- The Washington Times - Friday, February 22, 2008

Perhaps the nation will see some baby “Baracks” arriving over the next few months no matter who wins the presidential election.

Sen. Barack Obama’s name brand recognition has much currency these days as Americans mull over the appeal of the Illinois Democrat’s name for their own precious offspring.

Barack has been crowned Name of the Year by Laura Wattenberg, creator of Baby Name Wizard, a popular online trend-tracking tool for parents-to-be at IVillage.com, offering instant advice in the crucial baby-name derby.

“This is no political statement, just a statement on names in our culture. Senator Barack Hussein Obama is leading American political names into uncharted territory. If he should win the presidential election, his name would be a landmark for a major party nominee. Already it’s started to create the unprecedented spectacle of first name as a campaign issue,” noted Mrs. Wattenberg, who also authored the 2005 book “The Baby Name Wizard.”

Barack has yet to appear on the official roster at the Social Security Administration, which charts the popularity of boys’ and girls’ names from year to year, based on birth-certificate statistics.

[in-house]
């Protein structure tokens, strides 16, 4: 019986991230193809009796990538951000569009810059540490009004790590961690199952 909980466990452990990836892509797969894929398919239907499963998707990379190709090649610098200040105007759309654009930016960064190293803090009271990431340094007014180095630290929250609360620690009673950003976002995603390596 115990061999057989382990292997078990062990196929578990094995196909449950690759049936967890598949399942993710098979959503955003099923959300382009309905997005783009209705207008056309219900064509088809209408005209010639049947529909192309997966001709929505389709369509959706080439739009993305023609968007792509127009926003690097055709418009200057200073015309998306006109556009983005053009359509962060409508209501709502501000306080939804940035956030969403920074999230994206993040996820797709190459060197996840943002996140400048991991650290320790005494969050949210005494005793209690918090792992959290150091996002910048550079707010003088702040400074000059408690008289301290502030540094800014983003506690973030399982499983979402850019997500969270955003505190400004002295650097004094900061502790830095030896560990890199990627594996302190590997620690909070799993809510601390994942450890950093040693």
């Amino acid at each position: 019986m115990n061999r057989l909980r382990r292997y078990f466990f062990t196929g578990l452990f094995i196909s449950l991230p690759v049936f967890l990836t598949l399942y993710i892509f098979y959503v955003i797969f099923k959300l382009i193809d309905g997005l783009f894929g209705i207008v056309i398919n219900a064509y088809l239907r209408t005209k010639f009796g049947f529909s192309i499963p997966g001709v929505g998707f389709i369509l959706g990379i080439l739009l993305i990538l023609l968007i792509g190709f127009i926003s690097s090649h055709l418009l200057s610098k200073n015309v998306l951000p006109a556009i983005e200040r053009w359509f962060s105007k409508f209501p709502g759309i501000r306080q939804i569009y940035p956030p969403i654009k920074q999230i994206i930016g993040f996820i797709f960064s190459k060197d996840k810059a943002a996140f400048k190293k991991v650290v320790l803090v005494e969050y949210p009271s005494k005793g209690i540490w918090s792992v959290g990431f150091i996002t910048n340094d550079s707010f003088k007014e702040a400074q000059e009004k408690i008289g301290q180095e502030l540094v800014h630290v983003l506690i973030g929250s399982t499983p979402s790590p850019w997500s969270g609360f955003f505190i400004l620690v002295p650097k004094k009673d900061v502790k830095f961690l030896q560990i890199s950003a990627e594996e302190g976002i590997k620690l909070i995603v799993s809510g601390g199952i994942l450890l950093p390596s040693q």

Findings from the federal agency are not particularly promising for a certain New York Democrat, however. In the current top-1,000 names for girls, Hillary weighs in at 982. A well-known Arizona Republican can feel some satisfaction. On the top 1,000 names for boys, John is at No. 20.

Some wonder whether Barack would play well on the playground.

“Naming babies. Is there a Barack-o-rama in the future?” asked Karen Murphy, a writer for Strollerderby, a blog for new parents.

“Barack — better than Obama, but too many potential rhyming possibilities. Who wants their name in a limerick?”

She also vetoed Hillary, Mitt and McCain, waggishly observing, “Not unless you follow it up with his brother, McAble.”

Politically engaged Americans approve of the name Barack, at least according to a CBS News survey, which asked respondents whether Mr. Obama’s name troubled them because it was “foreign sounding, reminds them of Osama bin Laden or terrorism.” The poll of 1,072 voters found that 58 percent said the name would not pose a problem to them.

One 13-year-old already is a Barack test case.

Noah Barack Bunnell of New London, N.H., was named — well, partially named, anyway — in honor of Mr. Obama. Parents Deborah Schachter and Tom Bunnell were inspired in 1994 after Mr. Obama — then a law student — became the first black to be named president of the Harvard Law Review.

“Whenever anyone talks about him and I hear Barack, I think, ‘Oh, that’s my middle name, too,’ “ young Noah told the Concord Monitor. “That’s cool that I’m named after somebody who’s famous and maybe someday could be president.”